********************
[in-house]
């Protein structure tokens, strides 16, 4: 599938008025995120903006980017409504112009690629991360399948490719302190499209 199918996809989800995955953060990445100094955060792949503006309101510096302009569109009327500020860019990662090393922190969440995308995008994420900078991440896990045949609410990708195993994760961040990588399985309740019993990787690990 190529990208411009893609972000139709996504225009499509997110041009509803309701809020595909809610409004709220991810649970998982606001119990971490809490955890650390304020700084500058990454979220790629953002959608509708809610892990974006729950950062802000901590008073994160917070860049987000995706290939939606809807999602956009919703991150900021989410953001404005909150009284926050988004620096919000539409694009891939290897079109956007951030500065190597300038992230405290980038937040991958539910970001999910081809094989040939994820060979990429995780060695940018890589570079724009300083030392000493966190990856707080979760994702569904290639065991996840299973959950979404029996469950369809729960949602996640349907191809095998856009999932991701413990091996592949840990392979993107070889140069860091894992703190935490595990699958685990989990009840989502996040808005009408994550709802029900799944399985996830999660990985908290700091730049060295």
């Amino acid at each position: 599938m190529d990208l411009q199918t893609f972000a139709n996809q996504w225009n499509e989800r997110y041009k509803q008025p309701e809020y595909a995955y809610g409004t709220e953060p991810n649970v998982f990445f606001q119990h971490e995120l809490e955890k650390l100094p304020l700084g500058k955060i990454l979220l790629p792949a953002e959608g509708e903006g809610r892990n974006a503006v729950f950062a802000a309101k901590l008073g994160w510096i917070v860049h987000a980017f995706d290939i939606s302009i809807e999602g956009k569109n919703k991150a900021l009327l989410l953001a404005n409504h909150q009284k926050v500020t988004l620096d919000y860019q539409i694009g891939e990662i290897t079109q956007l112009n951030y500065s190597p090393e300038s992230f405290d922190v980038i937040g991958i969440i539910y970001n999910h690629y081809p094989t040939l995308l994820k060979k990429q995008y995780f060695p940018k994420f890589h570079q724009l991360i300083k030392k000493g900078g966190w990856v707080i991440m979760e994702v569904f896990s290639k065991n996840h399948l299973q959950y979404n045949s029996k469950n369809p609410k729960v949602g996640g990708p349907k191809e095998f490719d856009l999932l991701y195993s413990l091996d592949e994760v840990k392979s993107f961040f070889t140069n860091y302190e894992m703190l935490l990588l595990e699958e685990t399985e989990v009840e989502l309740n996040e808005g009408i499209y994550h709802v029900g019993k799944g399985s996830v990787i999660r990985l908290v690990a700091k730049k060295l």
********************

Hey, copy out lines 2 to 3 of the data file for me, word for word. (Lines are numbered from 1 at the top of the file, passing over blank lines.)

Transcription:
């Protein structure tokens, strides 16, 4: 599938008025995120903006980017409504112009690629991360399948490719302190499209 199918996809989800995955953060990445100094955060792949503006309101510096302009569109009327500020860019990662090393922190969440995308995008994420900078991440896990045949609410990708195993994760961040990588399985309740019993990787690990 190529990208411009893609972000139709996504225009499509997110041009509803309701809020595909809610409004709220991810649970998982606001119990971490809490955890650390304020700084500058990454979220790629953002959608509708809610892990974006729950950062802000901590008073994160917070860049987000995706290939939606809807999602956009919703991150900021989410953001404005909150009284926050988004620096919000539409694009891939290897079109956007951030500065190597300038992230405290980038937040991958539910970001999910081809094989040939994820060979990429995780060695940018890589570079724009300083030392000493966190990856707080979760994702569904290639065991996840299973959950979404029996469950369809729960949602996640349907191809095998856009999932991701413990091996592949840990392979993107070889140069860091894992703190935490595990699958685990989990009840989502996040808005009408994550709802029900799944399985996830999660990985908290700091730049060295």
């Amino acid at each position: 599938m190529d990208l411009q199918t893609f972000a139709n996809q996504w225009n499509e989800r997110y041009k509803q008025p309701e809020y595909a995955y809610g409004t709220e953060p991810n649970v998982f990445f606001q119990h971490e995120l809490e955890k650390l100094p304020l700084g500058k955060i990454l979220l790629p792949a953002e959608g509708e903006g809610r892990n974006a503006v729950f950062a802000a309101k901590l008073g994160w510096i917070v860049h987000a980017f995706d290939i939606s302009i809807e999602g956009k569109n919703k991150a900021l009327l989410l953001a404005n409504h909150q009284k926050v500020t988004l620096d919000y860019q539409i694009g891939e990662i290897t079109q956007l112009n951030y500065s190597p090393e300038s992230f405290d922190v980038i937040g991958i969440i539910y970001n999910h690629y081809p094989t040939l995308l994820k060979k990429q995008y995780f060695p940018k994420f890589h570079q724009l991360i300083k030392k000493g900078g966190w990856v707080i991440m979760e994702v569904f896990s290639k065991n996840h399948l299973q959950y979404n045949s029996k469950n369809p609410k729960v949602g996640g990708p349907k191809e095998f490719d856009l999932l991701y195993s413990l091996d592949e994760v840990k392979s993107f961040f070889t140069n860091y302190e894992m703190l935490l990588l595990e699958e685990t399985e989990v009840e989502l309740n996040e808005g009408i499209y994550h709802v029900g019993k799944g399985s996830v990787i999660r990985l908290v690990a700091k730049k060295l």